DC Public Library System

African American Medicine in Washington, D.C., Healing the Capital During the Civil War Era, Heather Butts, JD, MPH, MA ; Foreword by Dr. Hugh Florenz Butts

Label
African American Medicine in Washington, D.C., Healing the Capital During the Civil War Era, Heather Butts, JD, MPH, MA ; Foreword by Dr. Hugh Florenz Butts
Language
eng
Bibliography note
Includes bibliographical references ([131]-150) and index
Illustrations
portraitsmapsillustrations
Index
index present
Literary Form
non fiction
Main title
African American Medicine in Washington, D.C.
Nature of contents
bibliography
Oclc number
884315865
Responsibility statement
Heather Butts, JD, MPH, MA ; Foreword by Dr. Hugh Florenz Butts
Sub title
Healing the Capital During the Civil War Era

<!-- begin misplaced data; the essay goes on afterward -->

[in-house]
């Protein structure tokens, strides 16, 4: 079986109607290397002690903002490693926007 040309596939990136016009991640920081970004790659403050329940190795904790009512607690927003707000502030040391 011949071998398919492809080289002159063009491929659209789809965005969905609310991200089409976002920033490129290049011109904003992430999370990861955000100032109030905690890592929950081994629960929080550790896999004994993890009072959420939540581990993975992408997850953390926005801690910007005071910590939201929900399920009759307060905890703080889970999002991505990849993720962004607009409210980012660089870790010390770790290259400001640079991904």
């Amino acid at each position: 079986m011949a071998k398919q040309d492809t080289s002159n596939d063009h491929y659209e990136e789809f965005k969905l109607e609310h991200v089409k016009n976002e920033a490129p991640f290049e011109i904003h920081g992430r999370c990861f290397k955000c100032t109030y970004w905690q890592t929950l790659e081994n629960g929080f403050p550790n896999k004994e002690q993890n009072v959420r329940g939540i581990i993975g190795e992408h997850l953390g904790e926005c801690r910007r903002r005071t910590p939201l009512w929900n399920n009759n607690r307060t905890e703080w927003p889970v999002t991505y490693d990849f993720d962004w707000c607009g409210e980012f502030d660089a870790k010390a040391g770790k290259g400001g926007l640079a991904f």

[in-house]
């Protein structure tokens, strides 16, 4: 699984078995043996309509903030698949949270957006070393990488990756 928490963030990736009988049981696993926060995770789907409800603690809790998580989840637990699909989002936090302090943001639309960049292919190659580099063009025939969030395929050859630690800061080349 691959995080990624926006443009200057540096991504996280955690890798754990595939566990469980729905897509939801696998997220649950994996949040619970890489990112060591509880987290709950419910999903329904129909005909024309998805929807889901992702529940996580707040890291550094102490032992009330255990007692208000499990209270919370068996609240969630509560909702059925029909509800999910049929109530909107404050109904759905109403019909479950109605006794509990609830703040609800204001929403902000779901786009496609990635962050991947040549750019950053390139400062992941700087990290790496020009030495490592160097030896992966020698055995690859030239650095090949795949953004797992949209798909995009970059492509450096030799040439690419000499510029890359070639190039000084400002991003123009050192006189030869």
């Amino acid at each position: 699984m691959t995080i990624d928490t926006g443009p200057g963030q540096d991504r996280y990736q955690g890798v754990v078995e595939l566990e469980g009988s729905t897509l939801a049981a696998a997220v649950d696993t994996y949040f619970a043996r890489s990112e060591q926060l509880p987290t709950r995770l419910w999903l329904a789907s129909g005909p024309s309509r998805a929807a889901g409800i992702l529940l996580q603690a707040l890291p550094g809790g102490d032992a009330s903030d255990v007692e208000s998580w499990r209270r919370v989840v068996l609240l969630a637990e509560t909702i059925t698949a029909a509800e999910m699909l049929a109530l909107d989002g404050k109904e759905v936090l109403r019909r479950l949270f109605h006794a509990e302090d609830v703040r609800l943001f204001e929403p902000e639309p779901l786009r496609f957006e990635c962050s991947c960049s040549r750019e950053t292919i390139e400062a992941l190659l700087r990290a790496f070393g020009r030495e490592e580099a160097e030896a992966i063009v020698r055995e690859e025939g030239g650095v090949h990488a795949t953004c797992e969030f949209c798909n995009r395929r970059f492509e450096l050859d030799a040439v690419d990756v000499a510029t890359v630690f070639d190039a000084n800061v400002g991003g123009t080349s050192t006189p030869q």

Summary
The service of America's African Americans in defense of our Union during the Civil War required African American nurses, doctors and surgeons to heal those soldiers. In the nation's capital, these brave healthcare workers joined together to begin to create a medical infrastructure for African Americans by African Americans. Famed surgeon Alexander T. Augusta fought discrimination to become a preeminent surgeon, visiting with President Lincoln, testifying before congress and aiding in the war effort. Washington's Freedman's Hospital was formed to serve the District's growing free black population and would later become the Howard University Medical Center. These physicians would form the National Medical Association, the largest and oldest organization representing African American doctors and patients. Including detailed analysis of African American health issues, patients and medical approaches, author Heather M. Butts recounts the heroic lives and work of Washington's African American medical community during the Civil War
Classification
Content
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